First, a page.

2. Martin an gof Silver badge

          Re: I think it *will* be a ghastly mess

          The smart meter at work doesn't work at all, which is interesting

          Our smart meters (at work) work very well, and my boss can access some very fine-grained data on electricity and gas use...

          ...but still they send a meter reader around once or even twice a month!

          M.

          1. Anonymous Coward
            Anonymous Coward

            Re: I think it *will* be a ghastly mess

            Our smart meters (at work) work very well,

            Speaking as somebody working for a company obligated to install millions of these meters, I can confirm that they often don't work. They use mobile phone networks, and all too often the location of the meter, be in under the stairs, or in a meter cupboard buried in a wall results in no adequate signal. There's a whole range of other problems, but I'm trying to keep it brief.

            There's problems from start to finish with the whole smart meter concept, the business case, the technology and the implementation programme for UK smart meters. Government know this, but don't have the balls to admit they've fucked up, so as usual they press on.

            Let's have a sense check:

            Henney says smart meters are a pile of shit and won't work. He's got two engineering degrees and has worked in the electricity industry.

            Rudd says they will work. She's got a degree in history, and after briefly working for Morgan Stanley and being "released" tried to forge a career in venture capital, then journalism, then human resources, before deciding that politics was a cushy world where you didn't need any talent.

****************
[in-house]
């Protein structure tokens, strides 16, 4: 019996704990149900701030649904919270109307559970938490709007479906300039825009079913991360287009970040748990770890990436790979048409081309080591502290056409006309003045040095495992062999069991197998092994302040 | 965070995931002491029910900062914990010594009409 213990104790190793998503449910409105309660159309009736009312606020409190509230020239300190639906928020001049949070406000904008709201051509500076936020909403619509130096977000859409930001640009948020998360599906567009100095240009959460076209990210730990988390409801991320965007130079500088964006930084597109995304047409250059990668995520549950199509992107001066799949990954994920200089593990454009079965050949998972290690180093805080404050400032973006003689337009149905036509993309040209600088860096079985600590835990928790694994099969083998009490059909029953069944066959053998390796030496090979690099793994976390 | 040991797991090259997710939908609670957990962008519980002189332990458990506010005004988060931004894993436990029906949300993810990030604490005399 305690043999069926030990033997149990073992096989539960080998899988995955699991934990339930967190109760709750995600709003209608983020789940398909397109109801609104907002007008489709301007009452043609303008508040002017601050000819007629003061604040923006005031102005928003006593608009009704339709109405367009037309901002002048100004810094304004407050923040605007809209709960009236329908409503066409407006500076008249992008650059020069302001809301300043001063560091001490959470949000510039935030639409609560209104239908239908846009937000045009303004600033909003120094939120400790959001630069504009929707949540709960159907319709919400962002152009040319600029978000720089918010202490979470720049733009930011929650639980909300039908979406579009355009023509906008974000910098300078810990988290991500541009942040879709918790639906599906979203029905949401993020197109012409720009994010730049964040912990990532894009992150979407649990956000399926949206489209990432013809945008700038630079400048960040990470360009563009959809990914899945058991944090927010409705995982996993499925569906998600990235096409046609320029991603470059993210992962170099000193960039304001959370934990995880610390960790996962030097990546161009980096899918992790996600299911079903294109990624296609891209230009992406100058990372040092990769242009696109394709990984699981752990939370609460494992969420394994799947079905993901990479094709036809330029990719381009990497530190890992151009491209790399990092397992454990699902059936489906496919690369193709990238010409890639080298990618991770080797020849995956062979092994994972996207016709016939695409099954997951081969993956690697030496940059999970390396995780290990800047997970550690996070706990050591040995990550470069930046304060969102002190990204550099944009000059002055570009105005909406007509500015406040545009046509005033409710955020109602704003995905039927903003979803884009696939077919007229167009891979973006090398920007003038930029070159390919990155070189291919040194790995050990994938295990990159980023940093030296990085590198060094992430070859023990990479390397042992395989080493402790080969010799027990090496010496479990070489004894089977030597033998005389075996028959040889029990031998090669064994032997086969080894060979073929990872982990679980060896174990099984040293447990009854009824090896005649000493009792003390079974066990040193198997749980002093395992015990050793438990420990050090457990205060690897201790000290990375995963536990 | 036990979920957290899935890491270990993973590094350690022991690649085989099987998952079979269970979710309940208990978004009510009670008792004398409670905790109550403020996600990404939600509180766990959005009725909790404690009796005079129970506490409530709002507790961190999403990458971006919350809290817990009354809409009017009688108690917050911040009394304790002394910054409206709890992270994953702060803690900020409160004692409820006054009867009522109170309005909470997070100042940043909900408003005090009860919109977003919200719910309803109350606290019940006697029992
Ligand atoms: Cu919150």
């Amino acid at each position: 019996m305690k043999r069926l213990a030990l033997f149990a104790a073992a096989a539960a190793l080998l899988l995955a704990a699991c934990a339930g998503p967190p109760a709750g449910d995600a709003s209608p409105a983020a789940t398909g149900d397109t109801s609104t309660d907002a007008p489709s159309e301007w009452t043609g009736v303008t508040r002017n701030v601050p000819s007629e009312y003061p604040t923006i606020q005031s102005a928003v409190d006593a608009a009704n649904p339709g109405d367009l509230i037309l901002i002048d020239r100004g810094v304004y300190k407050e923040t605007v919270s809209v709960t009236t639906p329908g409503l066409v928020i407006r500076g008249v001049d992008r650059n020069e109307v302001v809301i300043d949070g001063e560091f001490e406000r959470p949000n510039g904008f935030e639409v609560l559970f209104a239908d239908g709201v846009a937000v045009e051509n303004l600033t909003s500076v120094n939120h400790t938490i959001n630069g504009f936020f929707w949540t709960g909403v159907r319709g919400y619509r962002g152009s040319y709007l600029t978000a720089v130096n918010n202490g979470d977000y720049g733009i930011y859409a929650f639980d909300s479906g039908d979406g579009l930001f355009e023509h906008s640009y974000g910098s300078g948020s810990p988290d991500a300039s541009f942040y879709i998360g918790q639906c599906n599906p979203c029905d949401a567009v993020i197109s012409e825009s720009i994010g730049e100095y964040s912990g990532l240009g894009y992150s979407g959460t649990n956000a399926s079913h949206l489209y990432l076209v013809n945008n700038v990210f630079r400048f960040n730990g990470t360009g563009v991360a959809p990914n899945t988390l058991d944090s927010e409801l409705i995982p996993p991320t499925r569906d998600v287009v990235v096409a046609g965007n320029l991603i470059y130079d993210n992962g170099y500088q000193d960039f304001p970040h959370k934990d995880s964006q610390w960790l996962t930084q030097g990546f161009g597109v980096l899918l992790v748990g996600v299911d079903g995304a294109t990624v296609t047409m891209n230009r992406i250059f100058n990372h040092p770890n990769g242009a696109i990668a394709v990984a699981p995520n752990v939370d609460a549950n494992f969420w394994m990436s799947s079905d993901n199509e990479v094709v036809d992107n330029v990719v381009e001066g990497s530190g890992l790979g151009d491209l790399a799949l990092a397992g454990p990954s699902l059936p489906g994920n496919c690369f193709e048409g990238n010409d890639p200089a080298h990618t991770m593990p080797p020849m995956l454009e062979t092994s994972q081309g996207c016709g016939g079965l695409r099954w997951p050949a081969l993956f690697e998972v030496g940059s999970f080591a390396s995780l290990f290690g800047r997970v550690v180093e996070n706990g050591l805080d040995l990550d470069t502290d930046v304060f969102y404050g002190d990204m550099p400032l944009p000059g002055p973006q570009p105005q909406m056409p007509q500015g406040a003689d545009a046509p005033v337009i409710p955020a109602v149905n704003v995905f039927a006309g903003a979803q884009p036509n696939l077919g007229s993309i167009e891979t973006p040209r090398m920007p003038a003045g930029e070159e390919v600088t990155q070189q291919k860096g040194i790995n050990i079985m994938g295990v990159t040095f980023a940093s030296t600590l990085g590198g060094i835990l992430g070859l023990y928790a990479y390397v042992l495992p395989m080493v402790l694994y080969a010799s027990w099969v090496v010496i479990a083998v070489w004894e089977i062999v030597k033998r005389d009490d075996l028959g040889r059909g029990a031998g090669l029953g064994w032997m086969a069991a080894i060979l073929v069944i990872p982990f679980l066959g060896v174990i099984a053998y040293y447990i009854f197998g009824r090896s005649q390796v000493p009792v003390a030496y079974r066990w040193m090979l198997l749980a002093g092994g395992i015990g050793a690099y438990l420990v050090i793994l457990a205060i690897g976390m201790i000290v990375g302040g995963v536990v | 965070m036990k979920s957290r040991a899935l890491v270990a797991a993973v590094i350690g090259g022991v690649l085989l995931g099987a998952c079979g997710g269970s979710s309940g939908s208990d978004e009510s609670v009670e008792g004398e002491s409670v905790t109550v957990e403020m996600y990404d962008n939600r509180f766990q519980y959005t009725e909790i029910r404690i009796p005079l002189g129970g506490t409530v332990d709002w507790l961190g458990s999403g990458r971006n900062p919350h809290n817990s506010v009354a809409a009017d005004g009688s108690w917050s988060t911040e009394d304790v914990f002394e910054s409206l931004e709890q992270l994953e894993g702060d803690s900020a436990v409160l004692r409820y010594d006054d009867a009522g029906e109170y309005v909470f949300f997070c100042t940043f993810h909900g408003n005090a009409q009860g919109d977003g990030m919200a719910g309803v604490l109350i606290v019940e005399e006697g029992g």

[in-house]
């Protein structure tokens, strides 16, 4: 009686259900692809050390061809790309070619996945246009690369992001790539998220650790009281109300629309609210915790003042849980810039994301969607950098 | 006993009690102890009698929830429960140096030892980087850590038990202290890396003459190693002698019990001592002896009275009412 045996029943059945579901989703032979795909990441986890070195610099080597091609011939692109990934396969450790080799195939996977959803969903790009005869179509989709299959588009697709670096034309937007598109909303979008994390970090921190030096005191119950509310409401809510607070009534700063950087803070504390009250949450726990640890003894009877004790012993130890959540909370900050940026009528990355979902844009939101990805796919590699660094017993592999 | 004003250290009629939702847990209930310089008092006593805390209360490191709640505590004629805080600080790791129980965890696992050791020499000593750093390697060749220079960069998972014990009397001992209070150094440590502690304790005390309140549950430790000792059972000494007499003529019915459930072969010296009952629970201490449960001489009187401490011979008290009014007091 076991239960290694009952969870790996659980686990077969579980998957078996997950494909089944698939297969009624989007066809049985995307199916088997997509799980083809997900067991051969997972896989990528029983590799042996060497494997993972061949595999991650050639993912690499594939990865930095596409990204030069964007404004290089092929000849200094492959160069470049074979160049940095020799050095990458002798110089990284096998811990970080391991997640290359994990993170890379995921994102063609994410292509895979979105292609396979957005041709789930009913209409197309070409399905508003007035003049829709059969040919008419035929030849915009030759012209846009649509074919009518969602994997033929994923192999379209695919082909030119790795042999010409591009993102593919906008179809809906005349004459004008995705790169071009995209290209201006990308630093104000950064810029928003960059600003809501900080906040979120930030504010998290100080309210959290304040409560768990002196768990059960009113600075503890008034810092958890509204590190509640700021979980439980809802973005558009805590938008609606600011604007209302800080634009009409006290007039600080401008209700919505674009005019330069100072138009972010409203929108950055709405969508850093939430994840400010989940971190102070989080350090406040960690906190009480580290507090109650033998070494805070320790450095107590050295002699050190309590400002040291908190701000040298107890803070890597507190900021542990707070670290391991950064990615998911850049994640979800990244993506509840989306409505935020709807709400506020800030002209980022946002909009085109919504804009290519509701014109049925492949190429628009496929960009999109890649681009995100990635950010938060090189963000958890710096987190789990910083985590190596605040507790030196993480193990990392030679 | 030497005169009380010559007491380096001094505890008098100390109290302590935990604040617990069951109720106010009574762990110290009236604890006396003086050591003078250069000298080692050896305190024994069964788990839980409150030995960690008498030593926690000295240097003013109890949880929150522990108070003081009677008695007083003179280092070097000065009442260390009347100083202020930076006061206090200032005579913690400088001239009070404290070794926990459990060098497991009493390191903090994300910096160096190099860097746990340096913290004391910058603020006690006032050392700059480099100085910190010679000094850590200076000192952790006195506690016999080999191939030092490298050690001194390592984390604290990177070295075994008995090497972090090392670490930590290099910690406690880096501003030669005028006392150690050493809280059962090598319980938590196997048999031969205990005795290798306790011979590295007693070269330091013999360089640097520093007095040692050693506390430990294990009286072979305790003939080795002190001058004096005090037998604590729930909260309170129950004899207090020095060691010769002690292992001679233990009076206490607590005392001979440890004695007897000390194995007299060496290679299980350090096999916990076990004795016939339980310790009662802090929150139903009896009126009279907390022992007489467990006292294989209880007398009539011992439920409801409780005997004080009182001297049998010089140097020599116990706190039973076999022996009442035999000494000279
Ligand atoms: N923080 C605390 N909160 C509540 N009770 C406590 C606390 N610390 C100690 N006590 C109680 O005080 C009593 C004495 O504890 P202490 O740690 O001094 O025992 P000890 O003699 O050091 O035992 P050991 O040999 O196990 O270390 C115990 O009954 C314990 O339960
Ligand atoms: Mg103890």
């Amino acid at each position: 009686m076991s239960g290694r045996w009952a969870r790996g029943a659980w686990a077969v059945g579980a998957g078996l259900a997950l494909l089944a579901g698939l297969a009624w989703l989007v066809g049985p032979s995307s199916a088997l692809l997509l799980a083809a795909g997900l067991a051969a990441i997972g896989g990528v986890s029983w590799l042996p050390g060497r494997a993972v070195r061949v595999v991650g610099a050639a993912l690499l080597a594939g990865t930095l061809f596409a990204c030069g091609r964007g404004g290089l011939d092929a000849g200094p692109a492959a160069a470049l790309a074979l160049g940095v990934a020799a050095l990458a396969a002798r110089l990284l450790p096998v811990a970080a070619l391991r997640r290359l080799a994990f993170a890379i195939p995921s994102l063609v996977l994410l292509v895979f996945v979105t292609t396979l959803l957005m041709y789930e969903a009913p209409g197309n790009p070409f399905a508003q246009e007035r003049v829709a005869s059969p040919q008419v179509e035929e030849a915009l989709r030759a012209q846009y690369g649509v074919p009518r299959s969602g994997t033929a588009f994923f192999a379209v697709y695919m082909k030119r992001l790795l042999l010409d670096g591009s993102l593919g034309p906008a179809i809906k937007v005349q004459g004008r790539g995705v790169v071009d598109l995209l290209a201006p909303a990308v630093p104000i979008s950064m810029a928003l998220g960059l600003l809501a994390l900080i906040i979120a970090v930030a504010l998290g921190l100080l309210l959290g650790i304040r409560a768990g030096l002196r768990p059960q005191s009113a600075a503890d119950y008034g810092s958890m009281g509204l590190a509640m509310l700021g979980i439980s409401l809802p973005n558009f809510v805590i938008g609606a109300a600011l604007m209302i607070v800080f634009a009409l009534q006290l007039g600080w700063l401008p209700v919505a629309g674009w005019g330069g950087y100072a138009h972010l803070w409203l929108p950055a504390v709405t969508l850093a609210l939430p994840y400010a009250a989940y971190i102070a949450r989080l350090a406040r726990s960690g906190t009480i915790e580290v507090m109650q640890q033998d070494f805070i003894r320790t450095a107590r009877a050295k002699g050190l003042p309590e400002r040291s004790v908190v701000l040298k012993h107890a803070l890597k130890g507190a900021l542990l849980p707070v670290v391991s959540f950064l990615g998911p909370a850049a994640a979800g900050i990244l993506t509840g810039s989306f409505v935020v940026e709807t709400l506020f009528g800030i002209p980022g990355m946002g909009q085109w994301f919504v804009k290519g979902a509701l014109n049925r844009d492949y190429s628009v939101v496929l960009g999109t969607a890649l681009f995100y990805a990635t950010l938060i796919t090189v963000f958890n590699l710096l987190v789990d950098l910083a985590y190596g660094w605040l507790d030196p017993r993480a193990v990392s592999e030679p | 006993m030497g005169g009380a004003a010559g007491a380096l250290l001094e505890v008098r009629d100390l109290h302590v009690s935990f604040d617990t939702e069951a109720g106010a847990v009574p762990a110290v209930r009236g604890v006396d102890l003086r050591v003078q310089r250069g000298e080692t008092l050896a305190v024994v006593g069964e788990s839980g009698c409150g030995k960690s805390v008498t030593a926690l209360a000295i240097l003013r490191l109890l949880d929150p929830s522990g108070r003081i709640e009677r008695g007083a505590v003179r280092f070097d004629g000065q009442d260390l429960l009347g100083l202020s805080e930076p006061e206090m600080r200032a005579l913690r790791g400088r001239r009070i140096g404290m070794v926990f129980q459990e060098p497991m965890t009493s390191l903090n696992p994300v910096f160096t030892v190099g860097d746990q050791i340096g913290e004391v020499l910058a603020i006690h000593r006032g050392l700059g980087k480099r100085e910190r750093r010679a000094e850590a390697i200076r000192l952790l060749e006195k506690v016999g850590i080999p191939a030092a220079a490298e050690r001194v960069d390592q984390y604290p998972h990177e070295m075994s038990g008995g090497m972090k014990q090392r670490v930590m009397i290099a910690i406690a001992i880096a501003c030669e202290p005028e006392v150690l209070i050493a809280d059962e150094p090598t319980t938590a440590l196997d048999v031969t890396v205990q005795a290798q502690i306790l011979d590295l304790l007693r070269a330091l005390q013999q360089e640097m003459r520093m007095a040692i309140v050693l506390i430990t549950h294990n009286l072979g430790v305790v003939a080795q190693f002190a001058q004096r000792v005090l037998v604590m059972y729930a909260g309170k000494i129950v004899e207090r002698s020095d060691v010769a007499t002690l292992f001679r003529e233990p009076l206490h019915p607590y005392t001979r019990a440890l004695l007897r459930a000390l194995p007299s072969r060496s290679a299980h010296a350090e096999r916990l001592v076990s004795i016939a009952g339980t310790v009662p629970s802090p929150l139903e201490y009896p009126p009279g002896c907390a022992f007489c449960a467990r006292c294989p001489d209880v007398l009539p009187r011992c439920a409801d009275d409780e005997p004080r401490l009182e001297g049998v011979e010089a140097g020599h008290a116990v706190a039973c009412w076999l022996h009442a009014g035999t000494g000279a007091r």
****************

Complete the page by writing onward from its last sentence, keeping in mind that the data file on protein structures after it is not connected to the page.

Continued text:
So...who do we think is right? The posh totty from Cheltenham Ladies College who is great mates with that ghastly turd of a prime minister, or the bloke who knows how electricity is produced and delivered, and which end of a hammer to hold?

            1. Random Handle

              Re: I think it *will* be a ghastly mess

              >Speaking as somebody working for a company obligated to install millions of these meters, I can confirm that they often don't work.

              What does this mean for consumers...is the only issue that they need to send a reader round? - or will it eventually nobble the power if it can't phone home?

              1. Anonymous Coward
                Anonymous Coward

                Re: I think it *will* be a ghastly mess

                What does this mean for consumers...is the only issue that they need to send a reader round? - or will it eventually nobble the power if it can't phone home?

                The marginal costs of manual meter reading are less than five quid a year per household. The savings on that don't pay for five hundred quid of smart meters. To be honest, I can't say what happens if a smart meter fails after successful commissioning. I would expect the billing systems simply default to estimated billing. For customers on direct debit plans there's no big deal (albeit no benefit from £10-20bn of cash spent with no value). For prepayment customers things could be more tricky.

                Then again, could things be any worse than the current performance of people like npower, coop energy, and first utility?

                1. Doctor Syntax Silver badge

                  Re: I think it *will* be a ghastly mess

                  "Then again, could things be any worse than the current performance of people like npower, coop energy, and first utility?"

                  You're an optimist aren't you?

                  There's always room for worse.

                2. peter 45

                  Re: I think it *will* be a ghastly mess

                  "The marginal costs of manual meter reading are less than five quid a year per household. The savings on that don't pay for five hundred quid of smart meters."

                  Now this is the most important point. Whenever you listen to an asswipe Politician touting the position that 'we are only doing this for YOUR benefit, you know', you will know just how much they are bulshitting.

      3. Anonymous Coward
        Anonymous Coward

        Re: I think it *will* be a ghastly mess

        UK Smart Meters work either via 3g celluar networks or radio (north of England and Scotland) so no powerline technology.